Baumol’s point in Chapter 5 of The Cost Disease is simple. Things in the relatively more productive sectors become relatively cheaper. It just so happens that there are some big problems — perhaps the biggest problems — associated with some of those things becoming cheaper. In large part, that’s because the productive sectors tend to be those that product objects and consume real, non-labor resources.
When weapons are cheap, terrorists can afford more powerful ones. Terrorism gets more terrible. When products that require or consume a lot of carbon are cheap our carbon footprints grow. Climate change accelerates. Relative to rising health care costs, these are potentially larger concerns.
That’s all I have to say about Chapter 5. Moving on…
Baumol devotes much of Chapter 6 arguing that we need not take account of qualitative change to appreciate the cost disease.
Quality-adjusted productivity is a measure of how much benefit consumers are getting from their purchases of a product. Quality-unadjusted data tell us how much money must be raised to purchase the product.
Since you have to spend the money to get the product independent of its quality, he argues that we need not take account of quality to observe the cost disease. Quality is just not relevant to cost, he argues.
His conclusion is certainly convenient. It is very hard to quality-adjust health care. Apart from how much it costs, how much better is health care today than 10, 20, 50 years ago? Being able to discern a cost disease without addressing this thorny problem would be very powerful.
But, I’m not convinced we can put aside quality-adjustment so easily. I look at it this way: The entire enterprise is concerned with cost (or price) per unit of output. What is the unit? Baumol defines his units in such a way that makes quality seem like another dimension. There’s the (asserted) indivisible unit and then there’s the quality of it. But one can define the unit differently so that quality is the same thing as the unit. For example, instead of the heart transplant or the cholesterol drug as the unit — each of which obviously has a time-varying quality dimension — what if one defines the unit as the life-year gained?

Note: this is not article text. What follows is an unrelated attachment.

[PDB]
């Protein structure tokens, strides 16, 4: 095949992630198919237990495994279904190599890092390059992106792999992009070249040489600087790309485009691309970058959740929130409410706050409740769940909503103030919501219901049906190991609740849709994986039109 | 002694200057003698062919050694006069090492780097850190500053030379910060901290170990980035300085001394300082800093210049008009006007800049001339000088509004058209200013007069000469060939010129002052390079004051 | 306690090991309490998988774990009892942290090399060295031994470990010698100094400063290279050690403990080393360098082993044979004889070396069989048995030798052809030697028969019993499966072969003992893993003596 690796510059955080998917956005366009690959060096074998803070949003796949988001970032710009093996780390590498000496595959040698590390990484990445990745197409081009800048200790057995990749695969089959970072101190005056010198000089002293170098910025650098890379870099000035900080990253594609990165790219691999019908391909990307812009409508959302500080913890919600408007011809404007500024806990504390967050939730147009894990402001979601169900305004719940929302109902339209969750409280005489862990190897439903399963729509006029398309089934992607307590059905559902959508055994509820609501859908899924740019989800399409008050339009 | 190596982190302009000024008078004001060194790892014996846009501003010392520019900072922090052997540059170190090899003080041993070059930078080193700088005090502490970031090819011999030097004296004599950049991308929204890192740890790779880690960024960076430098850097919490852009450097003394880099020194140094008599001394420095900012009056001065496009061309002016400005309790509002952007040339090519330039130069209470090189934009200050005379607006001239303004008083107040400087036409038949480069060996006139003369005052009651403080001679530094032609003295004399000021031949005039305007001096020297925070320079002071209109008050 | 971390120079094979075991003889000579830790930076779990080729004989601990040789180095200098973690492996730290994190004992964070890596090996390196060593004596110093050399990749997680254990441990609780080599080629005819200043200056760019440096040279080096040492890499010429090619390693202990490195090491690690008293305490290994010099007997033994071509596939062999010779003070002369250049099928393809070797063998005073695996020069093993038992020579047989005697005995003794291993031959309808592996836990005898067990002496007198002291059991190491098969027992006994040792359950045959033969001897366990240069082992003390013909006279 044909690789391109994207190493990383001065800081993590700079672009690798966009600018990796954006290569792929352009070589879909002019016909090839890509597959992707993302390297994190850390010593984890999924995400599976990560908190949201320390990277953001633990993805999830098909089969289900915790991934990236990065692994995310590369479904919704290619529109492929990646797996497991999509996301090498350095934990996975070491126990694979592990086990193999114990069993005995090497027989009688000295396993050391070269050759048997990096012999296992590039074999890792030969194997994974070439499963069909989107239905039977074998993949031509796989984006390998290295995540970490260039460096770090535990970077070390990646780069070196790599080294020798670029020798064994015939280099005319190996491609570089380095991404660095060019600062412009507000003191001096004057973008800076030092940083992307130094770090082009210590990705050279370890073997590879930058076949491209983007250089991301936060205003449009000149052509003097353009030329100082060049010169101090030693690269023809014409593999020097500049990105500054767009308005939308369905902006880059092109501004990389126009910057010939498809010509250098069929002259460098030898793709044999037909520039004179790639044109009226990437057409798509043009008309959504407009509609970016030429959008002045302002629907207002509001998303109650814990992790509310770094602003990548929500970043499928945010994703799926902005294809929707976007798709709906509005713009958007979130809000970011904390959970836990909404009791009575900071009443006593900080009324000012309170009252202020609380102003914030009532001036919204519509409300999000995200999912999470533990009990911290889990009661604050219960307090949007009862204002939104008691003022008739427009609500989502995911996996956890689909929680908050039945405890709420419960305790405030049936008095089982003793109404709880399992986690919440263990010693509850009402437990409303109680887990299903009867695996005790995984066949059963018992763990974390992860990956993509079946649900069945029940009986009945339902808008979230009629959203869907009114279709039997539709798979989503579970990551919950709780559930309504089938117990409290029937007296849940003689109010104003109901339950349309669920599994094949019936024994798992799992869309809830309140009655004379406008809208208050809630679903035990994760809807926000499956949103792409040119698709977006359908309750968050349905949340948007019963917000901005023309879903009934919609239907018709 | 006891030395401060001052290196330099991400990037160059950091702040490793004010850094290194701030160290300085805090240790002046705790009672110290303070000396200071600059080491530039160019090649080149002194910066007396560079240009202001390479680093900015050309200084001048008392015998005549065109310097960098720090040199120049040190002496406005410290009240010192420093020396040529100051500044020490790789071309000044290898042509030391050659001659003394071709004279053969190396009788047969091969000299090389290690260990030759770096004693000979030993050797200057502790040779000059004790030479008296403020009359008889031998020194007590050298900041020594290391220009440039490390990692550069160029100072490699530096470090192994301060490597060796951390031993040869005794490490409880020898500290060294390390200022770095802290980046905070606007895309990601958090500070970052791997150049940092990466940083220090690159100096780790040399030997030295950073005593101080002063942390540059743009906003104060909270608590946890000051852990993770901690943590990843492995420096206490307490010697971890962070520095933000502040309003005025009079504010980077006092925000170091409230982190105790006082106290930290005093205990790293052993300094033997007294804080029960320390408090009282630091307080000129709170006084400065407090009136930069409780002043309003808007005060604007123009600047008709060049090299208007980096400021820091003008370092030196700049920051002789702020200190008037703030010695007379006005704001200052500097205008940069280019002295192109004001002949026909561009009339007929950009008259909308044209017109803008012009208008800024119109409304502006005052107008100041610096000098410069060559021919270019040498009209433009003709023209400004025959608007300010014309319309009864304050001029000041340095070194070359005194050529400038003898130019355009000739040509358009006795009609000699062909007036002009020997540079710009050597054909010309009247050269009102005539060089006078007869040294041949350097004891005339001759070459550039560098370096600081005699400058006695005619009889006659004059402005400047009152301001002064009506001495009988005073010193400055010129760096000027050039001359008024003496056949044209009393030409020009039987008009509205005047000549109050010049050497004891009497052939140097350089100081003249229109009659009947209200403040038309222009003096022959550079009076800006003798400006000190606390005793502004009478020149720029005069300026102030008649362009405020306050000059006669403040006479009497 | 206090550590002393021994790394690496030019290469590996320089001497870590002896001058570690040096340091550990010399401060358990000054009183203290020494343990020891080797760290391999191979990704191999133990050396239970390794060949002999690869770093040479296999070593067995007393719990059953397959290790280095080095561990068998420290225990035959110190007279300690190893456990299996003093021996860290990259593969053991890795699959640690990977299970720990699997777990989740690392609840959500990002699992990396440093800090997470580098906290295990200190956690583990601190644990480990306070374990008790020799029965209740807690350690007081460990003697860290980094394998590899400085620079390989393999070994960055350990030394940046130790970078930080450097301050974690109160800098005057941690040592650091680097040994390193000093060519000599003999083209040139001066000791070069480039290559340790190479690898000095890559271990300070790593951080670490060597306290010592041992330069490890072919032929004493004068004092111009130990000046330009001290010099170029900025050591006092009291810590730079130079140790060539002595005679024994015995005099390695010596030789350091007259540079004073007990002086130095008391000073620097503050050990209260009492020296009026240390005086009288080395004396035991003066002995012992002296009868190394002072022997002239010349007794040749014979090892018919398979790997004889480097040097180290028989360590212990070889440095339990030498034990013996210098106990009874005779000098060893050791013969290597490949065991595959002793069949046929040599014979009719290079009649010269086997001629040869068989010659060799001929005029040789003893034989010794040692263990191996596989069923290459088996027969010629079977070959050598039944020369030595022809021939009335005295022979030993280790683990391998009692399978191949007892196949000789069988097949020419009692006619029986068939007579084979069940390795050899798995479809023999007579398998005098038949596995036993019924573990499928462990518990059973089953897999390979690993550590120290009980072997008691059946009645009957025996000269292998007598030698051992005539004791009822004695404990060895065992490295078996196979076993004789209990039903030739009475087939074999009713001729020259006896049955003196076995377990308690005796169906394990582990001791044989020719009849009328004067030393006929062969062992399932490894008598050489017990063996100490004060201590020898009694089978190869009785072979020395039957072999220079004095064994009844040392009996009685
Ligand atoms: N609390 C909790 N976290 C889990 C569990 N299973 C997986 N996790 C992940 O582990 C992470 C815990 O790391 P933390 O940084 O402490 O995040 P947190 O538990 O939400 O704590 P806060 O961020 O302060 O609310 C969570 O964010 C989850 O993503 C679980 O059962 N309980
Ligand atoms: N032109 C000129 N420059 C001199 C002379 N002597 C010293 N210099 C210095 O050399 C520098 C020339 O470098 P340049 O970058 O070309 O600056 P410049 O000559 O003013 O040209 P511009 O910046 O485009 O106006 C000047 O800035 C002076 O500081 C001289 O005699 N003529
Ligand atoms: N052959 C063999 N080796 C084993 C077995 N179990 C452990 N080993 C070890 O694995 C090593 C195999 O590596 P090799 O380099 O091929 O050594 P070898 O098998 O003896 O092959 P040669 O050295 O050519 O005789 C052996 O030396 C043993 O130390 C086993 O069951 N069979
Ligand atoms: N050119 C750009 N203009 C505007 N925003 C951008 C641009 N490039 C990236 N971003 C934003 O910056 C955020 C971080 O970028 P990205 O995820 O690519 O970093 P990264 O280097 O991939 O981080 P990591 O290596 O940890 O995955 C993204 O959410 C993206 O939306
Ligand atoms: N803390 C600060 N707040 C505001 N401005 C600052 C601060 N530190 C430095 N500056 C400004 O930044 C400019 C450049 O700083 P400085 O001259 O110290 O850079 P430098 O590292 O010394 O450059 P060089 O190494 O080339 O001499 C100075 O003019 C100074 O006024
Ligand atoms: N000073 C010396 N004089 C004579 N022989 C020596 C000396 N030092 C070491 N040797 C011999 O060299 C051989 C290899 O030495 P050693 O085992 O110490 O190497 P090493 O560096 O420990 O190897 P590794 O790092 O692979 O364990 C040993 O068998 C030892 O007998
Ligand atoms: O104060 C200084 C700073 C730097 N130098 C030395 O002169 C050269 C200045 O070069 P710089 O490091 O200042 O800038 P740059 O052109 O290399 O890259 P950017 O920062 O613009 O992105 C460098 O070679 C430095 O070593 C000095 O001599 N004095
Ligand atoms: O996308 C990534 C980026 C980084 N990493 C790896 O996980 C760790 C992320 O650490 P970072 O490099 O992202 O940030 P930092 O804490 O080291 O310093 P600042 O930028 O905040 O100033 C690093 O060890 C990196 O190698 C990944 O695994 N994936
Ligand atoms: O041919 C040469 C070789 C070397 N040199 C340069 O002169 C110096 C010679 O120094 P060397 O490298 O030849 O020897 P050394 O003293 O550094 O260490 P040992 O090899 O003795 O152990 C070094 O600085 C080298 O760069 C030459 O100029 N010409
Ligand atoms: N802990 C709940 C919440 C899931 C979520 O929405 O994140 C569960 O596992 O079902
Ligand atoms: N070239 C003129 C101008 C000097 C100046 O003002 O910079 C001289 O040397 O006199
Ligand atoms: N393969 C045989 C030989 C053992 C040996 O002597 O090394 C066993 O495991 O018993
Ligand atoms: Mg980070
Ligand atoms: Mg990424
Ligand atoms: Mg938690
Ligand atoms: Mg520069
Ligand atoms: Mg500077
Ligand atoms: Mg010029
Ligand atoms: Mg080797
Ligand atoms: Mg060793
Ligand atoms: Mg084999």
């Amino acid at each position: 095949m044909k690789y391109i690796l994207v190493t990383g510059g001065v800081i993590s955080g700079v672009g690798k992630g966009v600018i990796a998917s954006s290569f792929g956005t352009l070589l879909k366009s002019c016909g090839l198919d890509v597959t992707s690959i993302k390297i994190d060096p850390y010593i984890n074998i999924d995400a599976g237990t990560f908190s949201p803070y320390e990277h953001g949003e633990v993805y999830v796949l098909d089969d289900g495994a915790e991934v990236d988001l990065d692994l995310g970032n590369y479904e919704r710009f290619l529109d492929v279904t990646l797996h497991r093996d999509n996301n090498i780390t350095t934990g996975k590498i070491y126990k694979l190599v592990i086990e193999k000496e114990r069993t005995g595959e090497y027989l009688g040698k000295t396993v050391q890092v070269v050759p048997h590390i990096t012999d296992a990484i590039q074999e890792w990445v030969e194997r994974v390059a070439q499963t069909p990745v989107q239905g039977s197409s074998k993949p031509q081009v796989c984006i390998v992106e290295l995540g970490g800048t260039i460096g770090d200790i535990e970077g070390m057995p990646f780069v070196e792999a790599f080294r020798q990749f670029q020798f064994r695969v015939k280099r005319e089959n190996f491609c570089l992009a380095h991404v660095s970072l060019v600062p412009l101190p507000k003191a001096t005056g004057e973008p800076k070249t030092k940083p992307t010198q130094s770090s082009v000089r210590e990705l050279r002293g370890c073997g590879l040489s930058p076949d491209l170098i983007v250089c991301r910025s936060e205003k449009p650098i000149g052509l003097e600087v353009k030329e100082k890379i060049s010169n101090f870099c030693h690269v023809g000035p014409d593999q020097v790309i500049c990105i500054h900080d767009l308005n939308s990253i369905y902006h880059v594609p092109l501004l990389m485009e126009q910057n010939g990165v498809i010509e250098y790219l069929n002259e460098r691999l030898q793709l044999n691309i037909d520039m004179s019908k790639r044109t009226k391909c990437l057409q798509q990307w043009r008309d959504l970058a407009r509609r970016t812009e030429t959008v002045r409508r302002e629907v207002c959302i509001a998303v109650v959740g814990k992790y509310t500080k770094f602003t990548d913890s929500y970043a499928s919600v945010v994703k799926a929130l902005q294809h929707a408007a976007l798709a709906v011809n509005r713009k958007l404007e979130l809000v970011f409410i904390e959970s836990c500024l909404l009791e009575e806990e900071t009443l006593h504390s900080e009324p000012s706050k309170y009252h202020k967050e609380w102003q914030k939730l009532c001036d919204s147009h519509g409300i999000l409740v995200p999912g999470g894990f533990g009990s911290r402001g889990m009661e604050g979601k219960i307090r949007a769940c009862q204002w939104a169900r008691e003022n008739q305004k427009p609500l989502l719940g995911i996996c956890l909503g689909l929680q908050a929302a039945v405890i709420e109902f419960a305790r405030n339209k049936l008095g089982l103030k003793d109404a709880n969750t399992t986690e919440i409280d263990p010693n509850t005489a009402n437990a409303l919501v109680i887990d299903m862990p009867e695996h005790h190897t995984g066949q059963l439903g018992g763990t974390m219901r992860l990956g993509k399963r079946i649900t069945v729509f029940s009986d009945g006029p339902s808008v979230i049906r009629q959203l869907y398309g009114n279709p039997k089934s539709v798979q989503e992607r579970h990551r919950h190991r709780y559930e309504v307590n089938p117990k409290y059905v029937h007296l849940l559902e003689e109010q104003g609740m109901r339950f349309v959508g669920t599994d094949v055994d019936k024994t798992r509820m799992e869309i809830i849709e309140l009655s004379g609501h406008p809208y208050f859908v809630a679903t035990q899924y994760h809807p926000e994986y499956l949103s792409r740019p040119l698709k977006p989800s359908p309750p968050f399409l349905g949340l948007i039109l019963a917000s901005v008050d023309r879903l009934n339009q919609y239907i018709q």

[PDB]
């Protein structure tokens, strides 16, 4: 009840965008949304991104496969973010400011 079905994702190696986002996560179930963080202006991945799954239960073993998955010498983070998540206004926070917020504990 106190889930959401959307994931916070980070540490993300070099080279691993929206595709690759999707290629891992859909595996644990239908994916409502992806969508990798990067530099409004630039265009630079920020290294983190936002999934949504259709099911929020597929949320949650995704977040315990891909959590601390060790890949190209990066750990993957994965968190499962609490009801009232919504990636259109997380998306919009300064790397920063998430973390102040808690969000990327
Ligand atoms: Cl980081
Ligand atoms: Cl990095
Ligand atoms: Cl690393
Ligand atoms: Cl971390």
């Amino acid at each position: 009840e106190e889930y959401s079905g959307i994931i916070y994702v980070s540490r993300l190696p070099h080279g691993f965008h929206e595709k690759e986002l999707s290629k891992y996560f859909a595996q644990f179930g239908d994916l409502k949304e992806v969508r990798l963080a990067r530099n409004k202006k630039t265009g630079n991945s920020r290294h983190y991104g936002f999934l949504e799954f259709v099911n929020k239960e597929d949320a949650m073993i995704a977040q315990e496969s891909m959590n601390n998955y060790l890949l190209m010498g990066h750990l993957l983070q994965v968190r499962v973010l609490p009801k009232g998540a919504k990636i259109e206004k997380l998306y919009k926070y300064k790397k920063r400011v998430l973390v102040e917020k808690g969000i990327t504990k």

The life-year as a unit has not changed. Not ever. There’s absolutely no issue of quality adjustment. [Update: I now disagree with this. See footnote and the link therein.*] To be sure, we don’t price health care by the life-year, not explicitly anyway. But implicitly we do. When more life-years become available in a different form, say with a new pill as opposed to an older operation, many more opt for the new pill, substituting away from the operation. Insurers may provide incentives — with dollars via cost sharing — to do so. Somebody really is buying life-years or, perhaps, quality-adjusted life-years.
From this perspective, productivity in health care goes up when it can deliver more units (life-years) per dollar. If the pill cost less than the operation, productivity enhancement has occurred, even if the operation’s cost has not changed.
It still may be true that productivity growth in this sense is low in health care, that there is still a cost disease. Showing that, or arguing it, would be more powerful than what Baumol does, which is to argue away the gain in life-years. To him, productivity does not go up just because the pill delivers more life-years than the operation it substitutes for. If the cost of the operation in terms of labor input doesn’t change, then there is no productivity gain. If the cost of producing a pill doesn’t change, again no gain. This is all due to the choice of units, and I am not convinced Baumol has made the right choice or that he need make the choice he does.
As a unit of health care, what’s wrong with (quality-adjusted) life-years?
All posts about the book are under the Cost Disease tag.
* OK, OK, maybe I need to stay write “quality-adjusted life-year” here. Still, what I’ve written in this paragraph is not right, which I explain here.